By Tom Searcy
As Cathy, a CEO friend of mine likes to say, “Business is a rugby match, not a tea party.” It gets a bit exhausting always being the ‘nice guy’ in a not-so-nice world. Now, before the politically correct police seize my digital poison pen, let me explain a little bit further …
A client of mine is in a very competitive bid process, in which part of the challenge is differentiating itself from its competitors — in a way that isn’t about price. This company can present itself in a great way, but the language of its industry is rather common and shared between all of competitors. And the brutal reality is that that common language was pretty much invented by our client. In other words, this company’s people are so good at doing what they do, that everyone else jumped on the bandwagon.
But just how do they call out their competitors as the uninspired bottom-feeders they really are?(Without actually sending them to the bottom with those cement shoes … )
I don’t advocate running them down — that’s hardly the professional high road. And you can’t point out their flaws without making yourself look petty. So what’s a company to do?
My company uses a number of techniques in this situation. One of my favorites is FRAMING.
In framing, you define prospects’ market conditions in a specific way, and then illustrate why, in their current condition, you are their best solution. You also explain why someone else would be a great solution if your prospect was in a different set of circumstances — your prospect just isn’t. One of the keys to this approach is to compliment your competitors. I know, I know, it seems counter-intuitive. But here’s what you do: Place them as the best solution … in a very tiny set of conditions … which your prospect does not fit. Pretty smart, huh?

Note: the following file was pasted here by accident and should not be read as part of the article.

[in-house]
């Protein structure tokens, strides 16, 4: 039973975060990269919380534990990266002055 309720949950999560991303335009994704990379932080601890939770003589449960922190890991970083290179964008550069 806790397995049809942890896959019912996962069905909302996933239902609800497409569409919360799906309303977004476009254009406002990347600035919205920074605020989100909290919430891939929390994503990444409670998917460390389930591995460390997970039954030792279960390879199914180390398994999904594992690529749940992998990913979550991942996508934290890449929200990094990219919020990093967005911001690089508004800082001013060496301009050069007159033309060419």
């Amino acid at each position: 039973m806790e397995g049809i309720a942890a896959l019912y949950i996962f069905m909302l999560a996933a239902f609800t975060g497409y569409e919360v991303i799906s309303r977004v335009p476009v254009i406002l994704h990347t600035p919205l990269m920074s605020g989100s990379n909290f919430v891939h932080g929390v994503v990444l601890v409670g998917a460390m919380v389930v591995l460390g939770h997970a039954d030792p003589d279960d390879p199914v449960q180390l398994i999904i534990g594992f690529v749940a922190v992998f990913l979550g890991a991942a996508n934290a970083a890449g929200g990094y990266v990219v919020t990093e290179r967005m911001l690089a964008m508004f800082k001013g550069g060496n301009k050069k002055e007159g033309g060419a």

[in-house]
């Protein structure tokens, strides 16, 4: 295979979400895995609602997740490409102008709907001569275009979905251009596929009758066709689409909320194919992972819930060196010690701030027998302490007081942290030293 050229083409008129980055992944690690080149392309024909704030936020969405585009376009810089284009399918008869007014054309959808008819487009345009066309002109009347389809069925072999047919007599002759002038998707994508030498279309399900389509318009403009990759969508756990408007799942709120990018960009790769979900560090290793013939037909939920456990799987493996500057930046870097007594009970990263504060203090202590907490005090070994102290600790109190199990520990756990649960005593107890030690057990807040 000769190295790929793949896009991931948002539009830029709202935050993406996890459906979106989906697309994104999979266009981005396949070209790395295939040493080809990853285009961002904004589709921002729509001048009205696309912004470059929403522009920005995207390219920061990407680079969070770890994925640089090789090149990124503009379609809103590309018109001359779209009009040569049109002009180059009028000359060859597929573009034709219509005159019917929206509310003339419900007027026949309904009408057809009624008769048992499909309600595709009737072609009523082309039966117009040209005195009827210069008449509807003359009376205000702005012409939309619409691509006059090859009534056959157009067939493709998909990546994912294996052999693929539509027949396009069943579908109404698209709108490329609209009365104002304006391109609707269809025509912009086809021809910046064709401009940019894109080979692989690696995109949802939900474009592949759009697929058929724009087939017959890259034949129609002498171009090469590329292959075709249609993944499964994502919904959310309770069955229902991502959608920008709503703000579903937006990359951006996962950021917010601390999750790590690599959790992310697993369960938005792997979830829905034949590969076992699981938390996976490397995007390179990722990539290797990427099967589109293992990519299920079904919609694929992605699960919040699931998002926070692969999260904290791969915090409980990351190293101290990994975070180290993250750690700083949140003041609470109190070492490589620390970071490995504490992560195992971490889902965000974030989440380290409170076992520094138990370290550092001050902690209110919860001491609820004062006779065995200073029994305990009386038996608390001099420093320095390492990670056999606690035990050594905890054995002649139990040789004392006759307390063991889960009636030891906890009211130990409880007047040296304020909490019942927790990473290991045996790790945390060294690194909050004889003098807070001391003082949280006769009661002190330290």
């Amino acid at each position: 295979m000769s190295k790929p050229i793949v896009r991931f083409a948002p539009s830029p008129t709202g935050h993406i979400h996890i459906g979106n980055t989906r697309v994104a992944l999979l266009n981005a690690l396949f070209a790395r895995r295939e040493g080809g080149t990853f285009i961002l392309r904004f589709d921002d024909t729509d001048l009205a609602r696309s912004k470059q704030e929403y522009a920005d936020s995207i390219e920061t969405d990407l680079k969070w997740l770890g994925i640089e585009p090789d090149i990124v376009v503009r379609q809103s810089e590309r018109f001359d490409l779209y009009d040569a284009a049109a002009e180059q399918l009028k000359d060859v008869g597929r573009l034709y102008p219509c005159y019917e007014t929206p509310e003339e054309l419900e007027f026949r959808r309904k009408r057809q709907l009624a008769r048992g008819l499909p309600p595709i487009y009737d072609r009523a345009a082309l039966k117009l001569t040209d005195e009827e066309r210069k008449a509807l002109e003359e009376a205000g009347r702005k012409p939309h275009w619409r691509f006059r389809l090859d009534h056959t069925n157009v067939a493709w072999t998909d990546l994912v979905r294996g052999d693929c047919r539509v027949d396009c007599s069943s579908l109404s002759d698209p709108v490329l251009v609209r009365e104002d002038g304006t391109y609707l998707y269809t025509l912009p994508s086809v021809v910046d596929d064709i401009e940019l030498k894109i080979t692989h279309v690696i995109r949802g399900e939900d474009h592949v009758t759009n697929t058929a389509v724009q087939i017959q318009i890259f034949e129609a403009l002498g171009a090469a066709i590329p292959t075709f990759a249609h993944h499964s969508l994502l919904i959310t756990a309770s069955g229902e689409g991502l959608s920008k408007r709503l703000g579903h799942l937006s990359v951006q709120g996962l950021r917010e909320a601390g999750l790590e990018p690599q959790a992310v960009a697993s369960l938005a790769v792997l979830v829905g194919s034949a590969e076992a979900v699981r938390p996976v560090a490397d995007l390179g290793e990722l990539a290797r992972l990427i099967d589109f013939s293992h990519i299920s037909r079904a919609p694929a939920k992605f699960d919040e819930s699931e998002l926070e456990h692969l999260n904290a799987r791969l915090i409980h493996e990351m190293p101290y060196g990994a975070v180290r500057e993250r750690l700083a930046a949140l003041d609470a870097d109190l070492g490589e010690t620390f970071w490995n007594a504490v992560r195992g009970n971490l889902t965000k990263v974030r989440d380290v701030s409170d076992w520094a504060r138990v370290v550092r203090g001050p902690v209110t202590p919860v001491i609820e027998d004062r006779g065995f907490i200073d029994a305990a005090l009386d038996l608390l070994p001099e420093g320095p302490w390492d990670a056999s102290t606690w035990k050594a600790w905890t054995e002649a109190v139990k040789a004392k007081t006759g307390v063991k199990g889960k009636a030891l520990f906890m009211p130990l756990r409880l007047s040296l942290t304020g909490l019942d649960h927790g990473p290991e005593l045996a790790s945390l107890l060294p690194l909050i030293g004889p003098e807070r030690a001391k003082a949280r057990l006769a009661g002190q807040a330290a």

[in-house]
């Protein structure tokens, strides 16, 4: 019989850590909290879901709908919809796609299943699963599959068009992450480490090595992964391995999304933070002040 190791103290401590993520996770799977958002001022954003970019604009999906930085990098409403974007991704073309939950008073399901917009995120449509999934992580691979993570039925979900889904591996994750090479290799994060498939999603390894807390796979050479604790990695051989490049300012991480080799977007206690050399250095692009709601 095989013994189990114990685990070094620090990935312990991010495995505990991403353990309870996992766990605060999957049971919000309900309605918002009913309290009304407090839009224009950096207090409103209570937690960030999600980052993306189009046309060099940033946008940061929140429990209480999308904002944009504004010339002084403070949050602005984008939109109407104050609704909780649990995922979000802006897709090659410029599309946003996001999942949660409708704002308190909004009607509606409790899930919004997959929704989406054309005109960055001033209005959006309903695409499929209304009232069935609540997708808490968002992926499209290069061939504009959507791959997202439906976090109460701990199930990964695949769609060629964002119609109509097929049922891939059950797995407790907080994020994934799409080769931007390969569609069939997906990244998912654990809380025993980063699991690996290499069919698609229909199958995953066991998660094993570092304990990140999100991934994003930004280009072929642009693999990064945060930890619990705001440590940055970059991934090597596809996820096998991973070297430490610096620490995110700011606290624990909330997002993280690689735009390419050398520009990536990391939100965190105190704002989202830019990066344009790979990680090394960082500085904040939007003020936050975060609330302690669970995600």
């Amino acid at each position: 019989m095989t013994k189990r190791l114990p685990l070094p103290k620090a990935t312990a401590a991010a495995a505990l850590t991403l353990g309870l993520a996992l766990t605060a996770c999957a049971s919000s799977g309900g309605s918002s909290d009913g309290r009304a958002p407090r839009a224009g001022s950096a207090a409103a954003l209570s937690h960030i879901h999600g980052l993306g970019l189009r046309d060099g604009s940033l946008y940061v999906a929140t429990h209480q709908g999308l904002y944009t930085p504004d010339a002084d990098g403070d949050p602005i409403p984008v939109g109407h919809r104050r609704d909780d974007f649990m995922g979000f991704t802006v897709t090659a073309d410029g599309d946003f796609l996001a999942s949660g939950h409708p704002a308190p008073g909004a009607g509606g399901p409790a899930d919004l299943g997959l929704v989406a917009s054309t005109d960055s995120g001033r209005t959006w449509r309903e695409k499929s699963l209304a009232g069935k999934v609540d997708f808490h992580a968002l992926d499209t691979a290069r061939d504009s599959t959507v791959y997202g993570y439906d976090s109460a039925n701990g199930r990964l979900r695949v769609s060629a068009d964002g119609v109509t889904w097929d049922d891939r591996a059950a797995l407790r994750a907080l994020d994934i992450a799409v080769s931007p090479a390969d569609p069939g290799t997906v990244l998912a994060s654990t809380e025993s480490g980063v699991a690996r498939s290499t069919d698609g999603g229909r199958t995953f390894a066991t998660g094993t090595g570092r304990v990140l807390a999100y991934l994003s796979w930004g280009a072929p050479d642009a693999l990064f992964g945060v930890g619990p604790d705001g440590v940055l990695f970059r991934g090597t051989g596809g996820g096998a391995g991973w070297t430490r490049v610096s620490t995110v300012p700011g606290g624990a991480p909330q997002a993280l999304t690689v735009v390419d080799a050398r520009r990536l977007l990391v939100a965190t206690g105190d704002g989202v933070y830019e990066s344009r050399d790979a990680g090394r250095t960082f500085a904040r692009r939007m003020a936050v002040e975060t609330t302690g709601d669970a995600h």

Here are a few framing language models to consider:
- Evolution: Describe the industry, market, and customer base over a period of time, and show what changes have happened. In this model, you can talk about the world of the 90s, the 00s and right now. By describing the evolution, you can define competitors’ advantages as addressing a world that no longer exists.
- Revolution: Technology, regulation, off-shore competitors and other circumstances revolutionize businesses. Placing your competitors as great pre-revolution solutions is a good way to pigeonhole their value and emphasize yours.
- Devolution: The world has gotten smaller — language like “Competition locally required this … , competition nationally requires that … , international competition demands something altogether.”
The language of these conversations follows this direction:
“Understanding your market as it was until (six months ago), I completely understand the choices you have made. As a matter of fact, I think under those circumstances, you probably made the best choice at that time. Under these conditions, I can see why you are exploring new options. Our specialty is helping companies like yours who are in this exact set of circumstances.”
Killing them with kindness and compliments.
I don’t have the monopoly on facing down competitors. What are some of your favorite techniques?
The founder and CEO of Hunt Big Sales, Tom Searcy is the foremost expert in large account selling and has made a career out of doing big deals and creating explosive growth. Read more about Tom here.
Originally published: Feb 20, 2012